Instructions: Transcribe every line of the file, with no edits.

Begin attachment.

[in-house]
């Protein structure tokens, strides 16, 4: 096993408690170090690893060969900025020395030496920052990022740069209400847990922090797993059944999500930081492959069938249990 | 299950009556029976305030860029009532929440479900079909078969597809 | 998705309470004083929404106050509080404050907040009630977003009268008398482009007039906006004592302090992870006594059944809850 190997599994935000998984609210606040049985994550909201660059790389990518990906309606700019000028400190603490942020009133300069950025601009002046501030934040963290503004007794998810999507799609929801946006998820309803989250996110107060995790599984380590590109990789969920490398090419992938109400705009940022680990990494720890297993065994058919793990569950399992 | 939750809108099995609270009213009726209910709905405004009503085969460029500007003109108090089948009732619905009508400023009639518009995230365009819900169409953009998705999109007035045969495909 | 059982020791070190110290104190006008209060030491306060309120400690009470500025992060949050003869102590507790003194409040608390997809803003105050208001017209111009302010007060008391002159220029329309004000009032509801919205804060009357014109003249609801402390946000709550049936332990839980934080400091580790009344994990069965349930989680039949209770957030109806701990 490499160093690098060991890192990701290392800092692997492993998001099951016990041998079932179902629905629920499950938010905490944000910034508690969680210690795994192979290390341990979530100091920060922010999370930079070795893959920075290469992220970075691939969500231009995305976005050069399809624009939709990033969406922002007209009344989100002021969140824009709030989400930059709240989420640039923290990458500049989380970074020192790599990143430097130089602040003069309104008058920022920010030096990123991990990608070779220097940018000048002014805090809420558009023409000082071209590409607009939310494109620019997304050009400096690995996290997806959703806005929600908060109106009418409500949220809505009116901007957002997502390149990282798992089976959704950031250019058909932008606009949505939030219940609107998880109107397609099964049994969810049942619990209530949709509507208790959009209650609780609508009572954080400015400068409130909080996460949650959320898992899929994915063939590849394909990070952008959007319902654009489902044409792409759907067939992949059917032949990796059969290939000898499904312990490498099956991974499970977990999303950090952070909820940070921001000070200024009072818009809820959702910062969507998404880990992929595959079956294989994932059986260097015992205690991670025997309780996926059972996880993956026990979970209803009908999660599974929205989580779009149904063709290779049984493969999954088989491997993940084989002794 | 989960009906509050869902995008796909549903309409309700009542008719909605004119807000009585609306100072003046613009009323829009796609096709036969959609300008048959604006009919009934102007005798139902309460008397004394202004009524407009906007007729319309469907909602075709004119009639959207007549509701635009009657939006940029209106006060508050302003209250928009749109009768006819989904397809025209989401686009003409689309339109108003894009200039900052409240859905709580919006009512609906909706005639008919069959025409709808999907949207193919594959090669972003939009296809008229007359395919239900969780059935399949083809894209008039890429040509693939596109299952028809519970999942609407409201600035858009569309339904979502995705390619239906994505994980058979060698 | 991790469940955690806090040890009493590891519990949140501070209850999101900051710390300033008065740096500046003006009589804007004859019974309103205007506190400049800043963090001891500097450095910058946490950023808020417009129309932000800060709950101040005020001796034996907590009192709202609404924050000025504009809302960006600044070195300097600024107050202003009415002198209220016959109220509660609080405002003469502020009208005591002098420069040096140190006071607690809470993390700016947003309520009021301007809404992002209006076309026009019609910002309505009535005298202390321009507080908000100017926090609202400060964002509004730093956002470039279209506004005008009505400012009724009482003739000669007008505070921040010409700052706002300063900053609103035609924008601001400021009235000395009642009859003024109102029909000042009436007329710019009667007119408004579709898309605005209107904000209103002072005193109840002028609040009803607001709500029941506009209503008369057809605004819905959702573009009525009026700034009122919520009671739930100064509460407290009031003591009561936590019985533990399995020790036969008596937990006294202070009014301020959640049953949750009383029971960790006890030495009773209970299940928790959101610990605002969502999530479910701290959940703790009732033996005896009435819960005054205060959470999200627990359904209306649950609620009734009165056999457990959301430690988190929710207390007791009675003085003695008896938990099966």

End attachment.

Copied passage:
[in-house]
């Protein structure tokens, strides 16, 4: 096993408690170090690893060969900025020395030496920052990022740069209400847990922090797993059944999500930081492959069938249990 | 299950009556029976305030860029009532929440479900079909078969597809 | 998705309470004083929404106050509080404050907040009630977003009268008398482009007039906006004592302090992870006594059944809850 190997599994935000998984609210606040049985994550909201660059790389990518990906309606700019000028400190603490942020009133300069950025601009002046501030934040963290503004007794998810999507799609929801946006998820309803989250996110107060995790599984380590590109990789969920490398090419992938109400705009940022680990990494720890297993065994058919793990569950399992 | 939750809108099995609270009213009726209910709905405004009503085969460029500007003109108090089948009732619905009508400023009639518009995230365009819900169409953009998705999109007035045969495909 | 059982020791070190110290104190006008209060030491306060309120400690009470500025992060949050003869102590507790003194409040608390997809803003105050208001017209111009302010007060008391002159220029329309004000009032509801919205804060009357014109003249609801402390946000709550049936332990839980934080400091580790009344994990069965349930989680039949209770957030109806701990 490499160093690098060991890192990701290392800092692997492993998001099951016990041998079932179902629905629920499950938010905490944000910034508690969680210690795994192979290390341990979530100091920060922010999370930079070795893959920075290469992220970075691939969500231009995305976005050069399809624009939709990033969406922002007209009344989100002021969140824009709030989400930059709240989420640039923290990458500049989380970074020192790599990143430097130089602040003069309104008058920022920010030096990123991990990608070779220097940018000048002014805090809420558009023409000082071209590409607009939310494109620019997304050009400096690995996290997806959703806005929600908060109106009418409500949220809505009116901007957002997502390149990282798992089976959704950031250019058909932008606009949505939030219940609107998880109107397609099964049994969810049942619990209530949709509507208790959009209650609780609508009572954080400015400068409130909080996460949650959320898992899929994915063939590849394909990070952008959007319902654009489902044409792409759907067939992949059917032949990796059969290939000898499904312990490498099956991974499970977990999303950090952070909820940070921001000070200024009072818009809820959702910062969507998404880990992929595959079956294989994932059986260097015992205690991670025997309780996926059972996880993956026990979970209803009908999660599974929205989580779009149904063709290779049984493969999954088989491997993940084989002794 | 989960009906509050869902995008796909549903309409309700009542008719909605004119807000009585609306100072003046613009009323829009796609096709036969959609300008048959604006009919009934102007005798139902309460008397004394202004009524407009906007007729319309469907909602075709004119009639959207007549509701635009009657939006940029209106006060508050302003209250928009749109009768006819989904397809025209989401686009003409689309339109108003894009200039900052409240859905709580919006009512609906909706005639008919069959025409709808999907949207193919594959090669972003939009296809008229007359395919239900969780059935399949083809894209008039890429040509693939596109299952028809519970999942609407409201600035858009569309339904979502995705390619239906994505994980058979060698 | 991790469940955690806090040890009493590891519990949140501070209850999101900051710390300033008065740096500046003006009589804007004859019974309103205007506190400049800043963090001891500097450095910058946490950023808020417009129309932000800060709950101040005020001796034996907590009192709202609404924050000025504009809302960006600044070195300097600024107050202003009415002198209220016959109220509660609080405002003469502020009208005591002098420069040096140190006071607690809470993390700016947003309520009021301007809404992002209006076309026009019609910002309505009535005298202390321009507080908000100017926090609202400060964002509004730093956002470039279209506004005008009505400012009724009482003739000669007008505070921040010409700052706002300063900053609103035609924008601001400021009235000395009642009859003024109102029909000042009436007329710019009667007119408004579709898309605005209107904000209103002072005193109840002028609040009803607001709500029941506009209503008369057809605004819905959702573009009525009026700034009122919520009671739930100064509460407290009031003591009561936590019985533990399995020790036969008596937990006294202070009014301020959640049953949750009383029971960790006890030495009773209970299940928790959101610990605002969502999530479910701290959940703790009732033996005896009435819960005054205060959470999200627990359904209306649950609620009734009165056999457990959301430690988190929710207390007791009675003085003695008896938990099966």